Return to work following stress, anxiety and depression: Six Steps to a Successful Return
One Page Quick View: The points in bold are legal requirements. All other points have been found to significantly increase the likelihood of a successful return.
Dealing with initial absence
- Tell your employer/ manager you will be absent – telling people you are struggling with your mental ill-health can be difficult. Here is an example template letter/email for you to edit.
- Agree how you will communicate during your absence. Having a conversation about your absence can be difficult when you are experiencing mental ill-health, but it is a vital step towards recovery
Focus on getting better – see the employee guide for examples of how.
- Contact the employee – Send them a note/text/flowers, something meaningful to them.
- Recognise the need for recuperation during absence to the employee – give them permission to do what they need to get better.
- Reinforce the benefits of supporting returning to work.
- Consult your absence policy.
- Share the employee guide.
Record the employee’s absence.
Developing knowledge and skill
- Structure your day so that you are doing things to support your health and so that you do not feel lost.
- Take active steps to identify your health needs and which activities work for you e.g. mindfulness, seeing friends, eating better.
- Make use of support groups and support services.
Find further information and support in the employee guide.
- Re-distribute the employee’s work, if possible.
- Consider the impact of the absence on the rest of the team – redistribute work carefully.
- If the absence is work-related, consider whether others may be under undue pressure. You could use the Management Standards approach to manage stress.
- Consider manager behaviours that lead to a successful return to work.
- Put yourself in your employee’s shoes.
- Check you are prepared to have a sensitive conversation.
(Day 7 onwards)
Maintaining communication throughout absence
- Obtain a Fit Note from the GP for any absence over 7 consecutive days. You must do this to get Statutory Sick Pay.
- Send the Fit Note to your employer.
- Keep work informed of your work intentions. See some examples of how to do this.
- Meet up with a trusted colleague if you consider it would be helpful and you feel it may be possible, it can help to make returning to work feel less daunting.
- Record the employee’s absence.
- Consider carefully the content of the Fit Note and ensure that it is safely filed.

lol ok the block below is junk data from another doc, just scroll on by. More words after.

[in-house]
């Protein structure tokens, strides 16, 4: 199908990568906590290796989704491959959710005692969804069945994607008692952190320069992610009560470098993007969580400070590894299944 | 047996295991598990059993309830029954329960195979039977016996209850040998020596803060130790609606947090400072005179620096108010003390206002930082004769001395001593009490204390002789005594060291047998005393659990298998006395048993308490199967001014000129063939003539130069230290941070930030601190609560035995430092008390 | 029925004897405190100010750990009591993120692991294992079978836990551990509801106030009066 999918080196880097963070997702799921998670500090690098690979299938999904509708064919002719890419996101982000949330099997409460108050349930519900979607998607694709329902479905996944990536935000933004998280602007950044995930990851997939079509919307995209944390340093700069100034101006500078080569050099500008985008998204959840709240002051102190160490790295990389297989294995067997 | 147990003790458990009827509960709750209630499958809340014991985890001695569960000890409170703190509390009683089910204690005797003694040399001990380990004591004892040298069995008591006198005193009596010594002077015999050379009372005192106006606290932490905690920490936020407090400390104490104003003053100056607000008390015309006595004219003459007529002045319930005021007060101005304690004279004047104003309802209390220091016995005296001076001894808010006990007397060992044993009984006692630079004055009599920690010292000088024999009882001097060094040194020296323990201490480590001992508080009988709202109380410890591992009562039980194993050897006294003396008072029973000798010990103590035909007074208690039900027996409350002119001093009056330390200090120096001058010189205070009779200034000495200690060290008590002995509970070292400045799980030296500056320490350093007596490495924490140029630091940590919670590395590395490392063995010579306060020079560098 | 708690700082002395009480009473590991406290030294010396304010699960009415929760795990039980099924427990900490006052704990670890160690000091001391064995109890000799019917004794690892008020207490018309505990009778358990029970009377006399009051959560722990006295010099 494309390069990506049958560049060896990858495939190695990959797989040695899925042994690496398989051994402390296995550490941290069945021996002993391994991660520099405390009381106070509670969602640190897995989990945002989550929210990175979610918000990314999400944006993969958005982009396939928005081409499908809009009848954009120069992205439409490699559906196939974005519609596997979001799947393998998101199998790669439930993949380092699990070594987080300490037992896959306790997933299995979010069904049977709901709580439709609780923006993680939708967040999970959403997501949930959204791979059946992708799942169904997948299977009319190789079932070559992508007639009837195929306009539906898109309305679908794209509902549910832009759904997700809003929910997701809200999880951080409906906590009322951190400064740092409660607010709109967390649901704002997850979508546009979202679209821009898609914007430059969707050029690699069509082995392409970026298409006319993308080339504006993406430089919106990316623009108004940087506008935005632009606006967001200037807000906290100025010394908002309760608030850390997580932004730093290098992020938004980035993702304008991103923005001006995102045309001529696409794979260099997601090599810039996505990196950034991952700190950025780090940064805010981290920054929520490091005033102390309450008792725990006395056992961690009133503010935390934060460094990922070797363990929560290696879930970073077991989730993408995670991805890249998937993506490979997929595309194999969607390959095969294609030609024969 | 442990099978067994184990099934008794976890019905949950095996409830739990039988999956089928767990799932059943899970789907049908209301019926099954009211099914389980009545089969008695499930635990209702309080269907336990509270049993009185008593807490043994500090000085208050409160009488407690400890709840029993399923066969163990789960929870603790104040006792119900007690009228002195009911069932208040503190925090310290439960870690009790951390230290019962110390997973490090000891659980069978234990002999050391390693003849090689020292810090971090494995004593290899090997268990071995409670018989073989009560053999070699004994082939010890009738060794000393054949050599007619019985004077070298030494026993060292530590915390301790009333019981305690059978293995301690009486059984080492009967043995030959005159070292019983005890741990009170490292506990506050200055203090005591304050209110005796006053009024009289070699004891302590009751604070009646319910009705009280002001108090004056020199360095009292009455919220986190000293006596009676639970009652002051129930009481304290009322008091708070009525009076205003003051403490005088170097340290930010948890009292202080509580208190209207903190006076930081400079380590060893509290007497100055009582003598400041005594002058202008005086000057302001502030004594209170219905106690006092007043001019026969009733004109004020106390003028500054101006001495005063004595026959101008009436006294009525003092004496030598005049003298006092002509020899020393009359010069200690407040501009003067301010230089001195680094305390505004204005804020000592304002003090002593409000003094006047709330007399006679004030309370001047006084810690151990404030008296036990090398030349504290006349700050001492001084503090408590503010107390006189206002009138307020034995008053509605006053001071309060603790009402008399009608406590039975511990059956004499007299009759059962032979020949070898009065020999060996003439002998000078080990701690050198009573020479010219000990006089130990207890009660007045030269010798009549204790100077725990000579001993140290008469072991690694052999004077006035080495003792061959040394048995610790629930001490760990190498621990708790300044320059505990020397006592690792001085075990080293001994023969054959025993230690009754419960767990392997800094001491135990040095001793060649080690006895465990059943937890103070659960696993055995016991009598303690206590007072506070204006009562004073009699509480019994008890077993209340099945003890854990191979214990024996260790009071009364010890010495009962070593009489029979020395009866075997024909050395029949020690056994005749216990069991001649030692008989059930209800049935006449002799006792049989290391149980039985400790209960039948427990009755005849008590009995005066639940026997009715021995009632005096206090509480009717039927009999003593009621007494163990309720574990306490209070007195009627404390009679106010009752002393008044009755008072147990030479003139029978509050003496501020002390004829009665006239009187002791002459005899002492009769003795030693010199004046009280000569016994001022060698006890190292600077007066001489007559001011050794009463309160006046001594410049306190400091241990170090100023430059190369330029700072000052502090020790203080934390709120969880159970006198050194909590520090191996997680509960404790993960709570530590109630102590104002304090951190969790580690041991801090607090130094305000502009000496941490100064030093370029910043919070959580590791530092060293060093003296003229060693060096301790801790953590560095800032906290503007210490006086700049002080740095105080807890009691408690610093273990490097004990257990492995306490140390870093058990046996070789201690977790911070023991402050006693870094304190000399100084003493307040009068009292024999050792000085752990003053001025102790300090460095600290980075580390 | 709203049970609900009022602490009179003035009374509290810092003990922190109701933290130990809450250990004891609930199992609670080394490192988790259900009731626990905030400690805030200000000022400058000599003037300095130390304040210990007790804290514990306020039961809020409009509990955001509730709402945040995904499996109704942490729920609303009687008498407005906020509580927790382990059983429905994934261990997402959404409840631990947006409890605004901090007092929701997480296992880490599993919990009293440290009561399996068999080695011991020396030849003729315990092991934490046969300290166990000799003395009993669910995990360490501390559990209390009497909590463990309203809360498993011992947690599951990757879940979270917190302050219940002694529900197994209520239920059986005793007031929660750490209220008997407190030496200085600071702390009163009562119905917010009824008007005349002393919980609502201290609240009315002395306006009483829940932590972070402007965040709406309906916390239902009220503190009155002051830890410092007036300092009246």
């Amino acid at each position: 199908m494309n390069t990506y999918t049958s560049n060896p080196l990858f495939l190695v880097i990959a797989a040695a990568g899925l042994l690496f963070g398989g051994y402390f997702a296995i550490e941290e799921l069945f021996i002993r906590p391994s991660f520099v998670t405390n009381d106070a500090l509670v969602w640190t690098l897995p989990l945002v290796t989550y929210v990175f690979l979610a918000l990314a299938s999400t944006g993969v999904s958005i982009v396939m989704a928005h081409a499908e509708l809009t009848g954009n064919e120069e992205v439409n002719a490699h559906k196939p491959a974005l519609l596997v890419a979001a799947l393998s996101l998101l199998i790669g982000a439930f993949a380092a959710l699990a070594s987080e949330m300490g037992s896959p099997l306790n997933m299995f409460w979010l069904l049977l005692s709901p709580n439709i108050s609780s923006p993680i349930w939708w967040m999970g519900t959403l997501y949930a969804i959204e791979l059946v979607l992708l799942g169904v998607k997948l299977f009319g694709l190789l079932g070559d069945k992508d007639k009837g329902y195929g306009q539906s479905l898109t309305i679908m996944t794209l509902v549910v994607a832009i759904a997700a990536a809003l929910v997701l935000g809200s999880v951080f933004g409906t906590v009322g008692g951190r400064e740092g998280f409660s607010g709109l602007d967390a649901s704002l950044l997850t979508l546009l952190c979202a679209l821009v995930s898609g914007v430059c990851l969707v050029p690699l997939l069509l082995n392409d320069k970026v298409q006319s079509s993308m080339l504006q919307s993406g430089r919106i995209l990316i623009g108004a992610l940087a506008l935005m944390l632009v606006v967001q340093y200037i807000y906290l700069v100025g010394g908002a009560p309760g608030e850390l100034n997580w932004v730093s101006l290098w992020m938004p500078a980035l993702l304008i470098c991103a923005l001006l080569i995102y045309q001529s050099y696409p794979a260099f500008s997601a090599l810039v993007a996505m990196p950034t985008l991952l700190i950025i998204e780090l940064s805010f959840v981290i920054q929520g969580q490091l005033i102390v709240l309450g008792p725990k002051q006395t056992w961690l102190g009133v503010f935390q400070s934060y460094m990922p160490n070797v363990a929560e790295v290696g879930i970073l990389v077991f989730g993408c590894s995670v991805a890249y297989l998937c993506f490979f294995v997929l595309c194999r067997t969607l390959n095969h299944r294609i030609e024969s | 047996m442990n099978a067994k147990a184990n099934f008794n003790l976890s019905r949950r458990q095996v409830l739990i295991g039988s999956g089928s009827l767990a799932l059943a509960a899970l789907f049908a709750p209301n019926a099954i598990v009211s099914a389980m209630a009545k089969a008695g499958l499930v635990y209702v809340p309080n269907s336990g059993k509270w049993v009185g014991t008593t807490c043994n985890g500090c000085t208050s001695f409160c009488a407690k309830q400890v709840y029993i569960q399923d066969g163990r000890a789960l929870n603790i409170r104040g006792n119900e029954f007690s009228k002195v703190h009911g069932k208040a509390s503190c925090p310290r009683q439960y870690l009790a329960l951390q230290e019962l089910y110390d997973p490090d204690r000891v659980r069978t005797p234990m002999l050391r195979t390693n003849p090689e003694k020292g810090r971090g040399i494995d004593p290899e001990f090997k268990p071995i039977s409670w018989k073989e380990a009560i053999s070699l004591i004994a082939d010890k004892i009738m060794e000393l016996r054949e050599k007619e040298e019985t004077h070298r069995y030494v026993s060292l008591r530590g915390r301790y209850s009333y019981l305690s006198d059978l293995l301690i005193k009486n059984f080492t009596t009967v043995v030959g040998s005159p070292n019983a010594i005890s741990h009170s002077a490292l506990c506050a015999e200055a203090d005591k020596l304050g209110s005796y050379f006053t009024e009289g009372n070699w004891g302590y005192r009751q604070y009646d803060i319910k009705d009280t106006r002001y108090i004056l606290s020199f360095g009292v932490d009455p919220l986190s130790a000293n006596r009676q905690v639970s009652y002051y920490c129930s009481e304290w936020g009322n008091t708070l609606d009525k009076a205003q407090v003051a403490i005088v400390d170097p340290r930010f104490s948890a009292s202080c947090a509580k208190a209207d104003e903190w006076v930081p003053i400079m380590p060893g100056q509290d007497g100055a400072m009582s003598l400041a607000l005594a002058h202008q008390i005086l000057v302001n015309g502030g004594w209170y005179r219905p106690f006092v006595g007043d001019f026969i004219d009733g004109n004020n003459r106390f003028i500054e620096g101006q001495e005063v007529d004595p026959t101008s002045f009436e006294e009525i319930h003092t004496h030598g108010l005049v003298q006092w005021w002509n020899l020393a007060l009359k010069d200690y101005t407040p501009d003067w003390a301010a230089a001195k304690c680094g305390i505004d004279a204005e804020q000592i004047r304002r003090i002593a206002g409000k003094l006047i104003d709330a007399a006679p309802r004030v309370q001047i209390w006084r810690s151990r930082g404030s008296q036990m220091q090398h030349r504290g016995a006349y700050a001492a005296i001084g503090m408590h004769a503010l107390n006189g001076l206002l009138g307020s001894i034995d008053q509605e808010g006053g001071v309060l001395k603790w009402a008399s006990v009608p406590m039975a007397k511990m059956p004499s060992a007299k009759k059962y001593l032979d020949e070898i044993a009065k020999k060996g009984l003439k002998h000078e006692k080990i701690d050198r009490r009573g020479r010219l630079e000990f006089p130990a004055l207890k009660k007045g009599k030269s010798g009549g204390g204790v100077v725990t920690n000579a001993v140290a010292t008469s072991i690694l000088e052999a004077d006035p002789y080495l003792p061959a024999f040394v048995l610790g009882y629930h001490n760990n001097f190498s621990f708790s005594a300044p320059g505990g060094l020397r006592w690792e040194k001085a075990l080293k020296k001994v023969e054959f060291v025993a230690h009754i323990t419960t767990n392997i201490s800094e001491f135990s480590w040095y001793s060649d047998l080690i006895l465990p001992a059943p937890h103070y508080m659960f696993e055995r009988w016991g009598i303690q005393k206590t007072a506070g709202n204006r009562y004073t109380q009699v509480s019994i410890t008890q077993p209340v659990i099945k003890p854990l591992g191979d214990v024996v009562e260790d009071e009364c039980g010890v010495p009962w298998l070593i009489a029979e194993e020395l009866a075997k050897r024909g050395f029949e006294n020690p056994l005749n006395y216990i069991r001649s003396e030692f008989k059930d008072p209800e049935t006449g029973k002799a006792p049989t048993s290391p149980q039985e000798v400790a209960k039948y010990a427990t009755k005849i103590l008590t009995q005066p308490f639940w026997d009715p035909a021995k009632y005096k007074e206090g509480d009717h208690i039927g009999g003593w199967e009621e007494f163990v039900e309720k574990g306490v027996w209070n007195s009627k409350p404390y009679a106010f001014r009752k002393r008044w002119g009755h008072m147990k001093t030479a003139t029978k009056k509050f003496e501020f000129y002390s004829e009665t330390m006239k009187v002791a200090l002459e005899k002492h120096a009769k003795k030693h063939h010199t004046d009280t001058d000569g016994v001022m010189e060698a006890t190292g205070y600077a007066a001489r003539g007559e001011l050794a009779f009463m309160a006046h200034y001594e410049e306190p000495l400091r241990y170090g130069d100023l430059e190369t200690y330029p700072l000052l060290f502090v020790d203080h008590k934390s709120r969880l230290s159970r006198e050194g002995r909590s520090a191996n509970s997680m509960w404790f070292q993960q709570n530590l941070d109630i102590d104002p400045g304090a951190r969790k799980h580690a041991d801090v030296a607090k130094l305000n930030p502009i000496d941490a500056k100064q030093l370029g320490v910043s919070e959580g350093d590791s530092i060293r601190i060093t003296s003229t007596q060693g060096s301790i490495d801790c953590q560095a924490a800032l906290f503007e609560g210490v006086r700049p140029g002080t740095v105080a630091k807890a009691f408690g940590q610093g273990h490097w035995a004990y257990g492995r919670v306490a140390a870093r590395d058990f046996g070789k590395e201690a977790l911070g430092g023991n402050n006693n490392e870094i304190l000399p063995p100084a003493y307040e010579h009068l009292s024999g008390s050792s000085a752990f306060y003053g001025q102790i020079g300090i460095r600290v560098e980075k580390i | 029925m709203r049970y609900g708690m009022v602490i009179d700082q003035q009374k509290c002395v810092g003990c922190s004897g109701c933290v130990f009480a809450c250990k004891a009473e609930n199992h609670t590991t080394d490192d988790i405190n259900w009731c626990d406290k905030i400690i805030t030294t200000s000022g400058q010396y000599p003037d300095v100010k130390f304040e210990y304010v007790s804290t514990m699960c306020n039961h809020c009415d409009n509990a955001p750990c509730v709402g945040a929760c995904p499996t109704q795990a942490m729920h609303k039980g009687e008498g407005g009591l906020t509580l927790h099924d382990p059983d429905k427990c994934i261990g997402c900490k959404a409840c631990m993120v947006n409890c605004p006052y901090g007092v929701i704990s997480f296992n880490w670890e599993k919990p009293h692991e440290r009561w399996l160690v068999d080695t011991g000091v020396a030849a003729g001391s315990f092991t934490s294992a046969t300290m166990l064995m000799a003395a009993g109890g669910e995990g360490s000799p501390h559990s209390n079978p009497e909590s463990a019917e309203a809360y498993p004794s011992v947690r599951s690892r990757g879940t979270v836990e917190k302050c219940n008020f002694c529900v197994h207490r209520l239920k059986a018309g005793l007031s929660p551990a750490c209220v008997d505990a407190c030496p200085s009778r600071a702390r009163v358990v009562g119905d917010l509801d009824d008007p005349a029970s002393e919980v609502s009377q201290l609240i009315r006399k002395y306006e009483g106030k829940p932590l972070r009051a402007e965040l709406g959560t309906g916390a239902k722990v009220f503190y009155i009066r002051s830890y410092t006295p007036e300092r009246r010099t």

- Maintain communication via agreed strategy (email, phone; line manager or colleague). See some examples of how to do this.
- Send employee a reminder of your sickness absence policy, including ability to return to work with a combination of SSP and salary.
Options available to employers/managers:
- Refer employee to Occupational Health or Human Resource professional – internal or external depending on resources. See here or further information.
- Refer to Fit for Work services (after 4 weeks absence).
Contact GP with employee’s consent.
(Day 7 onwards)
Preparing for return to work
- Consider your health: Identifying your signs symptoms and triggers
- Consider your role: What can you do now to see if you are ready to return to work? What might you need support with? What are the priorities for returning to work?
- Consider asking a friend, family member or colleague to help you think through your options.
Having a Return to Work conversation
- Meet with your manager/ employer to discuss your return to work needs. Having a conversation about work and health can sometimes be difficult. See guide with prompts.
Agree a plan of action and a review period.
- Meet with the employee to discuss return to work needs. Consider possible interim changes to role. Having a conversation about work and health can sometimes be difficult. See guide with prompts.
- Agree a plan of action and a review period.
If the absence was work-related, consider using the Management Standards approach to see how these issues have affected the team/organisation.
Keeping healthy and productive at work
- Regular check-ins and structured review in line with agreed plan.
- Be aware of stress triggers to prevent relapse.
Agree to have ‘mental health days’ absence if possible.
- Regular check-ins to ask the employee how they are.
- Review work and health in line with agreed plan.
Watch out for possible relapse – trigger signs.